In September 1933, Pudor's new magazine called Hakenkreuz was banned, in which he criticized the Führer cult around Hitler and the party dictatorship of the NSDAP . In addition, he complained in the publication of the “tolerance” of the Jews by the new German rulers, accompanied by attacks against leading politicians regarding their origins and way of life, including against Hitler and Goebbels . From November 14, 1933 to July 5, 1934, Pudor was taken into protective custody because he continued to distribute the magazine illegally after the official ban.
After spending time in prison in the midst of social democrats and communists, Pudor published numerous autobiographical writings in which he portrayed himself as a pioneer of the German national movement. In 1943, Pudors Verlag was investigated for continued fraud: he tried to sell older publisher's publications to booksellers under illegal conditions. Before the judgment was announced, Heinrich Pudor died on December 22nd of the same year.
Other publications (selection)
- A serious word about "Rembrandt as an educator" , Dieterich, Göttingen 1890
- (Heinrich Scham): Mother's milk. Revelation of Nature , London 1893
- (Heinrich Scham): Kirtara. Happiness and longing , Leipzig, Fleischer 1894
- (Heinrich Scham): Sex love? Voices of Paradise , Leipzig 1895
- The women's reform clothing. A contribution to the philosophy, hygiene and aesthetics of dress , Seemann, Leipzig 1903
- Hygiene of Movement , 1906
- The sex , 1906
- Bisexuality. Studies on the general double sex of people. Against Wilhelm Fließ , 1906
- Sex Life and Marriage , 1907
- On the social policy of the middle class , 2 volumes, 1911
- Stronger in Faith! A return from monism to Christianity . Leipzig 1913
- Securing the homeland and financial security in the war against world Jewry , 1933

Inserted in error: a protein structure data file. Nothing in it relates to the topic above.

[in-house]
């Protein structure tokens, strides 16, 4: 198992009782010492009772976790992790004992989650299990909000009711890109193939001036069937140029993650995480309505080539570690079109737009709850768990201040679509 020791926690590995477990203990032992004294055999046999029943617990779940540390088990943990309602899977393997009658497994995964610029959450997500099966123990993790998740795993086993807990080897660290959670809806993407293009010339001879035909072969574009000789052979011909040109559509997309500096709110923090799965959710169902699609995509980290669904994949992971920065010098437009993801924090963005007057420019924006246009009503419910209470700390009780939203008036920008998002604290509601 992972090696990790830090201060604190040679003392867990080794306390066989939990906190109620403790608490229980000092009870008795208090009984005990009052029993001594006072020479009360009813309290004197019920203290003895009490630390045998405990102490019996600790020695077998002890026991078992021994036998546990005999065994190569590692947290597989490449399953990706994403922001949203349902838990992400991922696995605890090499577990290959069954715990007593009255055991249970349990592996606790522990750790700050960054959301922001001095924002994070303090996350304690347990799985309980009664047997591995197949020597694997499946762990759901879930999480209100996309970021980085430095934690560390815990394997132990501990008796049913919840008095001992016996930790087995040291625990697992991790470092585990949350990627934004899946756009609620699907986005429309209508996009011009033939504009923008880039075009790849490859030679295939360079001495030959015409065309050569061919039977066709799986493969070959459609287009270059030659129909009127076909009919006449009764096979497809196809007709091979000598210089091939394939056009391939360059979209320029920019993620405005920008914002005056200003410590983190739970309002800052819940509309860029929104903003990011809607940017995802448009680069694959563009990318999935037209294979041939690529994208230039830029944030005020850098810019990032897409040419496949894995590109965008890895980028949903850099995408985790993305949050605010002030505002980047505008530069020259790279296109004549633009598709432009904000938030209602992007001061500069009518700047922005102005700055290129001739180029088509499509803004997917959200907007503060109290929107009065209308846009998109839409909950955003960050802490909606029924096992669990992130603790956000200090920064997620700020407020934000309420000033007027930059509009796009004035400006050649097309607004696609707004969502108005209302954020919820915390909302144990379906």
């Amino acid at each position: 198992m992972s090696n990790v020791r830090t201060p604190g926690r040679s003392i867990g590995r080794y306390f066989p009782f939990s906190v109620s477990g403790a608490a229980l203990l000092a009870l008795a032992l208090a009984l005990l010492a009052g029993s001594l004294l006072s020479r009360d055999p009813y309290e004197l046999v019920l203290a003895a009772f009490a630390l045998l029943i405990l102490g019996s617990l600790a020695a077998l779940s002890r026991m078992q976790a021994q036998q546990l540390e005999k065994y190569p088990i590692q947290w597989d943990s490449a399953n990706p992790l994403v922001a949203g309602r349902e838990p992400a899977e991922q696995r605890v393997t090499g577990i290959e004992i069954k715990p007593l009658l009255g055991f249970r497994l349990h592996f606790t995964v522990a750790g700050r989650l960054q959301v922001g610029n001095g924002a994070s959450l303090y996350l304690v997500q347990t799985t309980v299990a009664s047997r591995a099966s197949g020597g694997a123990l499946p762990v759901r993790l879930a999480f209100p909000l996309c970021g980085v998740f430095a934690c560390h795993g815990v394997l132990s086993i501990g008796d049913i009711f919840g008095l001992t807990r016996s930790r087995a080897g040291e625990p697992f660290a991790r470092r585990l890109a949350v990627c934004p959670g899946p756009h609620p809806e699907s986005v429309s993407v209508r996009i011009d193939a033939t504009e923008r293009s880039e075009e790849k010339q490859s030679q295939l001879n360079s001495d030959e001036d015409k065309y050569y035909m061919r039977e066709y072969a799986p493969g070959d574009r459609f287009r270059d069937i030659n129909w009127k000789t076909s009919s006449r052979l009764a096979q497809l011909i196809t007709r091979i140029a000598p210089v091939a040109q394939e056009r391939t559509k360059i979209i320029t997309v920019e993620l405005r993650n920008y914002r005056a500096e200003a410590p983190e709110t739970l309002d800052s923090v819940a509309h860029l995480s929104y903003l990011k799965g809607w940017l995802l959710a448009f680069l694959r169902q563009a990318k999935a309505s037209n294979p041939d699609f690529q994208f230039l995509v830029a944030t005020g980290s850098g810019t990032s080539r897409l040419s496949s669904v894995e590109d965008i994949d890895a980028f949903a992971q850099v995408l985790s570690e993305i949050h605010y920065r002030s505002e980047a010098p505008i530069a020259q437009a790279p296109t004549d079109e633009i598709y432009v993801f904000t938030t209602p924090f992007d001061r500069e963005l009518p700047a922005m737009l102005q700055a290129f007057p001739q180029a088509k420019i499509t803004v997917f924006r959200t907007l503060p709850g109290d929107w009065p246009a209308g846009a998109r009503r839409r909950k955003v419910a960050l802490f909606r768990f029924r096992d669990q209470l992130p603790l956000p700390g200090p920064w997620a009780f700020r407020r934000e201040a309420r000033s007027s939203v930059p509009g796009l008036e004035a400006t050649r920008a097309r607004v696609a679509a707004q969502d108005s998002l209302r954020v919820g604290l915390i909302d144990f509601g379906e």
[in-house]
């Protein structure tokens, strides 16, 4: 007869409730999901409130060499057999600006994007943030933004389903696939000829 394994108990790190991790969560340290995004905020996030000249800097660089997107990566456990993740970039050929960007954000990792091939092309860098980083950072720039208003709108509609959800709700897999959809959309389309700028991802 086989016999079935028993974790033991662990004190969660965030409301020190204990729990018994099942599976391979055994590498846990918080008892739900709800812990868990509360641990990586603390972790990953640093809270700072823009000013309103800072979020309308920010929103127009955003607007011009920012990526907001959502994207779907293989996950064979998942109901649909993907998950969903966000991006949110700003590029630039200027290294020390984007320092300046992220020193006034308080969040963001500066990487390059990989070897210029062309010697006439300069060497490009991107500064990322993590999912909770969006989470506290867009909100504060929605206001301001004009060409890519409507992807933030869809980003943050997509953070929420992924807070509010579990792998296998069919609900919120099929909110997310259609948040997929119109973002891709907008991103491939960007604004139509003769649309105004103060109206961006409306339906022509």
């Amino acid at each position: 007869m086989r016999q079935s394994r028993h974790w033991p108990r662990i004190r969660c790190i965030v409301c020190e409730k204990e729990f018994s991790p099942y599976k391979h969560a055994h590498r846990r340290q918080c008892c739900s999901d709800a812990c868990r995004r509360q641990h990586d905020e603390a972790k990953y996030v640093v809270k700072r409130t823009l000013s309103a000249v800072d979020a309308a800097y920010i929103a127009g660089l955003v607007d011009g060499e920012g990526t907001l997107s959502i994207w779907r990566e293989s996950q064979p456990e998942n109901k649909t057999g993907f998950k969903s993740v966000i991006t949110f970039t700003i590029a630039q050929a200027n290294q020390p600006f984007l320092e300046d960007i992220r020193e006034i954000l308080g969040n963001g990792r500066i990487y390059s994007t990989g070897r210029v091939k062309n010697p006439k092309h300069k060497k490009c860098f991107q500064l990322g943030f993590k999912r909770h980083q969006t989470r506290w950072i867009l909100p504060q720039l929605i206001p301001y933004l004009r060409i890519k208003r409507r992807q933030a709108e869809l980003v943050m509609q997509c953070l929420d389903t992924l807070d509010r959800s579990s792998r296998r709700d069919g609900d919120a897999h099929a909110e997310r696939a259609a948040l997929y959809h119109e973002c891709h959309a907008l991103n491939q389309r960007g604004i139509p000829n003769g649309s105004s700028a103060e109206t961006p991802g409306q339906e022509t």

- Nations from God's breath. Atlantis-Helgoland, the Aryan-Germanic racial high breeding and colonization motherland . Leipzig 1936
- The International Family Relationships of Jewish High Finance , 1933–1937, 20 volumes
- The soul. Ongoing research into the term 'soul' and its explanation and replacement by a reliable scientific and scientific-biological terminology , 1937
- My life. Fight against Judah for the Aryan race , 1939–1941
- Thomas Adam: Heinrich Pudor - life reformer, anti-Semite, publisher. In: The moving book. Book trade and social, national and cultural movements around 1900 , ed. Mark Lehmstedt & Andreas Herzog. Harrassowitz, Wiesbaden 1999. (= publications of the Leipzig working group on the history of the book industry; writings and testimonials on book history; 12). ISBN 3-447-04206-0 , pp. 183-196
- Michael Peters: New German Biography (NDB). Volume 20, Duncker & Humblot, Berlin 2001, ISBN 3-428-00201-6 , p. 759 ( ). In:
- Arnon Hampe: Pudor, Heinrich , in: Handbuch des Antisemitismus , Volume 2/2, 2009, p. 658ff.
- Literature by and about Heinrich Pudor in the catalog of the German National Library
- Thomas Grafe: Heinrich Pudor . In: Institute for Saxon History and Folklore (Ed.): Saxon Biography .
- Heinrich Pudor's views on architecture
- Stanislaw Przybyszewski: Homo sapiens
- Gerd Simon (with the help of Ulrich Schermaul): “National Socialism stands on my shoulders!” (Heinrich Pudor) , Tübingen 2007
- Heinrich Pudor. Heretical art letters from Italy . Dresden 1893
- Heinrich Pudor. French travel sketches . Pudor's travel library. Dresden 1895
- Arnd Krüger : There Goes This Art of Manliness: Naturism and Racial Hygiene in Germany, in: Journal of Sport History 18 (Spring, 1991), 1, 135 - 158. http://library.la84.org/SportsLibrary/JSH /JSH1991/JSH1801/jsh1801i.pdf Dis. 19th February 2017
- swastika. A political magazine . New episode 2–3. [Leipzig 1933]
- Thomas Adam: Heinrich Pudor - life reformer and publisher. In: The moving book. Book trade and social, national and cultural movements around 1900 , ed. v. Mark Lehmstedt u. Andreas Herzog. Harrassowitz, Wiesbaden 1999. pp. 183-196
- The Polish writer Przybyszewski mentions Pudor as a quirky person in this trilogy of novels from 1896.
|ALTERNATIVE NAMES||Scham, Heinrich (pseudonym); German, Ernst (pseudonym)|
|BRIEF DESCRIPTION||German propagandist of nude culture, nationalist publicist|
|DATE OF BIRTH||August 31, 1865|
|PLACE OF BIRTH||Loschwitz near Dresden|
|DATE OF DEATH||December 22, 1943|
|Place of death||Leipzig|